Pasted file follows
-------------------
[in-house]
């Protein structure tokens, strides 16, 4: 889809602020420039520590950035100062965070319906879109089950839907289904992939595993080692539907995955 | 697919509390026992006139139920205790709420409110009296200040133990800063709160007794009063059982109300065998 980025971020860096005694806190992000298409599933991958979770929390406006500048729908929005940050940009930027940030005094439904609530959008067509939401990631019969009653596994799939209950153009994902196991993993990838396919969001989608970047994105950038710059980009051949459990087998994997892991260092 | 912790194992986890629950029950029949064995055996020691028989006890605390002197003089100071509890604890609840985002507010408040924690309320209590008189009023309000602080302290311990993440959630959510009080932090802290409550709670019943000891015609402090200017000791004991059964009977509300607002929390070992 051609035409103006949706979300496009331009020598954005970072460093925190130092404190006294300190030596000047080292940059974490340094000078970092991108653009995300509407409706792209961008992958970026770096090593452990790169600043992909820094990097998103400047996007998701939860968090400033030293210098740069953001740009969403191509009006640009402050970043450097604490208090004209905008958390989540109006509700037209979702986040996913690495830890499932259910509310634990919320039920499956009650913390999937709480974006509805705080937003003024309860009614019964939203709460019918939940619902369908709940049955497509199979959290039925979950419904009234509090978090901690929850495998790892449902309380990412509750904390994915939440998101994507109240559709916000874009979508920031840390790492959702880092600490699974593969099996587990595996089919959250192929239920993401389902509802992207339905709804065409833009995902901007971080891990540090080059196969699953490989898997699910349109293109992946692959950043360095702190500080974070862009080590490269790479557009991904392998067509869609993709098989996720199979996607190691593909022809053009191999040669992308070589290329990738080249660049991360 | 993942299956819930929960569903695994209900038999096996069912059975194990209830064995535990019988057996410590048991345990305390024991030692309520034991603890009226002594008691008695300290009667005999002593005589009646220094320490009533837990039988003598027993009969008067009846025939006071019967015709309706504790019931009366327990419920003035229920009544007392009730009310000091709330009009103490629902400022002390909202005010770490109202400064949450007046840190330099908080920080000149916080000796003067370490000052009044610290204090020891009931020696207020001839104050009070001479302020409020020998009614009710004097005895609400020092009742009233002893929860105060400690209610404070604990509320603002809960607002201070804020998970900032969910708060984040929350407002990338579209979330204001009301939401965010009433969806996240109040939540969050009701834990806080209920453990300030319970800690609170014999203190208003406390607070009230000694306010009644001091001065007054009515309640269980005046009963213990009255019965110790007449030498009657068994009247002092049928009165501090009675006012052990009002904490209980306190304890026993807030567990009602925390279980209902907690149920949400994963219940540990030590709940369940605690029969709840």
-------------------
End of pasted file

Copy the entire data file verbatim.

[in-house]
């Protein structure tokens, strides 16, 4: 889809602020420039520590950035100062965070319906879109089950839907289904992939595993080692539907995955 | 697919509390026992006139139920205790709420409110009296200040133990800063709160007794009063059982109300065998 980025971020860096005694806190992000298409599933991958979770929390406006500048729908929005940050940009930027940030005094439904609530959008067509939401990631019969009653596994799939209950153009994902196991993993990838396919969001989608970047994105950038710059980009051949459990087998994997892991260092 | 912790194992986890629950029950029949064995055996020691028989006890605390002197003089100071509890604890609840985002507010408040924690309320209590008189009023309000602080302290311990993440959630959510009080932090802290409550709670019943000891015609402090200017000791004991059964009977509300607002929390070992 051609035409103006949706979300496009331009020598954005970072460093925190130092404190006294300190030596000047080292940059974490340094000078970092991108653009995300509407409706792209961008992958970026770096090593452990790169600043992909820094990097998103400047996007998701939860968090400033030293210098740069953001740009969403191509009006640009402050970043450097604490208090004209905008958390989540109006509700037209979702986040996913690495830890499932259910509310634990919320039920499956009650913390999937709480974006509805705080937003003024309860009614019964939203709460019918939940619902369908709940049955497509199979959290039925979950419904009234509090978090901690929850495998790892449902309380990412509750904390994915939440998101994507109240559709916000874009979508920031840390790492959702880092600490699974593969099996587990595996089919959250192929239920993401389902509802992207339905709804065409833009995902901007971080891990540090080059196969699953490989898997699910349109293109992946692959950043360095702190500080974070862009080590490269790479557009991904392998067509869609993709098989996720199979996607190691593909022809053009191999040669992308070589290329990738080249660049991360 | 993942299956819930929960569903695994209900038999096996069912059975194990209830064995535990019988057996410590048991345990305390024991030692309520034991603890009226002594008691008695300290009667005999002593005589009646220094320490009533837990039988003598027993009969008067009846025939006071019967015709309706504790019931009366327990419920003035229920009544007392009730009310000091709330009009103490629902400022002390909202005010770490109202400064949450007046840190330099908080920080000149916080000796003067370490000052009044610290204090020891009931020696207020001839104050009070001479302020409020020998009614009710004097005895609400020092009742009233002893929860105060400690209610404070604990509320603002809960607002201070804020998970900032969910708060984040929350407002990338579209979330204001009301939401965010009433969806996240109040939540969050009701834990806080209920453990300030319970800690609170014999203190208003406390607070009230000694306010009644001091001065007054009515309640269980005046009963213990009255019965110790007449030498009657068994009247002092049928009165501090009675006012052990009002904490209980306190304890026993807030567990009602925390279980209902907690149920949400994963219940540990030590709940369940605690029969709840």